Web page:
Take the 2-minute tour ×
Stack Overflow is a question and answer site for professional and enthusiast programmers. It's 100% free, no registration required.

Is it possible copy from 1D array to 3D with some function as memcpy?

Now I am using a slow method :

for(int loop1 = 0; loop1 < numberAgents; loop1++)
    for(int loop2 = 0; loop2 < fieldWidth; loop2++)
        for(int loop3 = 0; loop3 < fieldWidth; loop3++)
            potentialField[loop1][loop2][loop3] = cpuPotentialField[loop1 * fieldWidth * fieldWidth + loop2 * fieldWidth + loop3];

This doesn't work :

memPotentialField = numberAgents * fieldWidth * fieldWidth * sizeof(float);
memcpy(potentialField, cpuPotentialField, memPotentialField);
share|improve this question
3  
What makes you think your first (working) method is "slow" ? –  Paul R Nov 25 '12 at 22:11
2  
Did you profile it? –  Axel Gneiting Nov 25 '12 at 22:20
    
Your function may be fine, or inefficient, depending on the inner memory layout and size of your data. Could you provide details on potentialField and cpuPotentialField? Are they really plain simple arrays? –  didierc Nov 25 '12 at 22:23

3 Answers 3

Multi-dimensional arrays are stored row-wise (§ 8.3.4/9), so essentially your approach with memcpy is fine (because floats are PODs).

memcpy(&potentialField[0][0][0], cpuPotentialField,
       sizeof(potentialField)/sizeof(***potentialField));

Using std::copy is better, since it works for non-PODS too. So I would write

std::copy(&potentialField[0][0][0],
          &potentialField[0][0][0] + sizeof(potentialField)/sizeof(potentialField[0][0][0]),
          cpuPotentialField);
share|improve this answer

Unless you have a particularly bad compiler or you've forgotten to turn on optimisation (e.g. -O3) then the first method should be fine performance-wise. However you may be able to optimise it a little by hoisting some of the multiplies:

for (int loop1 = 0; loop1 < numberAgents; loop1++)
{
    const int index1 = loop1 * fieldWidth * fieldwidth;

    for (int loop2 = 0; loop2 < fieldWidth; loop2++)
    {
        const int index2 = index1 + loop2 * fieldWidth;

        for (int loop3 = 0; loop3 < fieldWidth; loop3++)
        {
            potentialField[loop1][loop2][loop3] = cpuPotentialField[index2 + loop3];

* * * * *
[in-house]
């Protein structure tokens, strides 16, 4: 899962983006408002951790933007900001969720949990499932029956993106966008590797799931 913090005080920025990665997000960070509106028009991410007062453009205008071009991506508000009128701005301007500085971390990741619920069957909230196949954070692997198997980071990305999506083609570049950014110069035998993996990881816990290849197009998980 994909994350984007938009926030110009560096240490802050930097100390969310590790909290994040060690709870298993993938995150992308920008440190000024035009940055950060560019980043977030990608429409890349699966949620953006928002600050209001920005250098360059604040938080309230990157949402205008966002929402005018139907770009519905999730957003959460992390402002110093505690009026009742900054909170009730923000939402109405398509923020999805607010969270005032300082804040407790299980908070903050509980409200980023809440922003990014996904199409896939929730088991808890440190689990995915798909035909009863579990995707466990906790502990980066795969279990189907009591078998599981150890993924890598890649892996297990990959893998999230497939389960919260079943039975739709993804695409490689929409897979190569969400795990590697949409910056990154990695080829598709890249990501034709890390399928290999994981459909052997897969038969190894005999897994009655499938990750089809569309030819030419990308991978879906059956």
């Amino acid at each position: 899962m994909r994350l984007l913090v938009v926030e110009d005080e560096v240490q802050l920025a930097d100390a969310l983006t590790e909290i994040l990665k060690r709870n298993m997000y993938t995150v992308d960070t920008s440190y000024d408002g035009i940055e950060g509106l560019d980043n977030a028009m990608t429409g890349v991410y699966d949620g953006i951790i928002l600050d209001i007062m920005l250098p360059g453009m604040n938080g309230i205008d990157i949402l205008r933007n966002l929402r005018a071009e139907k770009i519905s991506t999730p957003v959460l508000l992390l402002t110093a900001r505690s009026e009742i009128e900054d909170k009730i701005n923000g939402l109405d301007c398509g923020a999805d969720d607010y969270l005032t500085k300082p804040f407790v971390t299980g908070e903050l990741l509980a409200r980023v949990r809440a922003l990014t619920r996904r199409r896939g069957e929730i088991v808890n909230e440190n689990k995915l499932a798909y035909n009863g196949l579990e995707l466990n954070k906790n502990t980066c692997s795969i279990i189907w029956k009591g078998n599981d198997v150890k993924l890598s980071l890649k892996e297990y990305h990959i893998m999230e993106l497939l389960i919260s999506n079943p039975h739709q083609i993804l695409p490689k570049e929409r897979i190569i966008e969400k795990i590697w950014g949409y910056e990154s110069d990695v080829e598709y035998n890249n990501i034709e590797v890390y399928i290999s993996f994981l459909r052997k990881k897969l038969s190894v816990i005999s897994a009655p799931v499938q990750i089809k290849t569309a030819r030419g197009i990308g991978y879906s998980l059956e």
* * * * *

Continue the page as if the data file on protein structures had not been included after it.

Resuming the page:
}
    }
}
share|improve this answer

You may be able to get some performance by unrolling the loop. In some processors, branch or jump instructions cause the instruction pipeline to be reloaded, wasting time.

//...
unsigned int items_remaining = fieldWidth;
for (unsigned int loop3 = 0; loop3 < fieldWidth; ++loop3)
{
    unsigned int copy_count = 4 - (items_remaining % 4);
    switch (copy_count)
    {
        // The fall-through of these cases is intentional.
        case 4:
          potentialField[loop1][loop2][loop3] = cpuPotentialField[loop1 * fieldWidth * fieldWidth + loop2 * fieldWidth + loop3];
          ++loop3;
          --items_remaining;
        case 3:
          potentialField[loop1][loop2][loop3] = cpuPotentialField[loop1 * fieldWidth * fieldWidth + loop2 * fieldWidth + loop3];
          ++loop3;
          --items_remaining;
        case 2:
          potentialField[loop1][loop2][loop3] = cpuPotentialField[loop1 * fieldWidth * fieldWidth + loop2 * fieldWidth + loop3];
          ++loop3;
          --items_remaining;
        case 1:
          potentialField[loop1][loop2][loop3] = cpuPotentialField[loop1 * fieldWidth * fieldWidth + loop2 * fieldWidth + loop3];
          ++loop3;
          --items_remaining;
    } // End: switch
} // End: for  

This is only unrolled for 4 items. The more items in the loop, the more efficient the loop. As Paul R said, precomputing some of the indices would also help.

Some processors may have specialized copy instructions that the compiler can take advantage of, depending on the compiler.

share|improve this answer

Your Answer

 
discard

By posting your answer, you agree to the privacy policy and terms of service.

Not the answer you're looking for? Browse other questions tagged or ask your own question.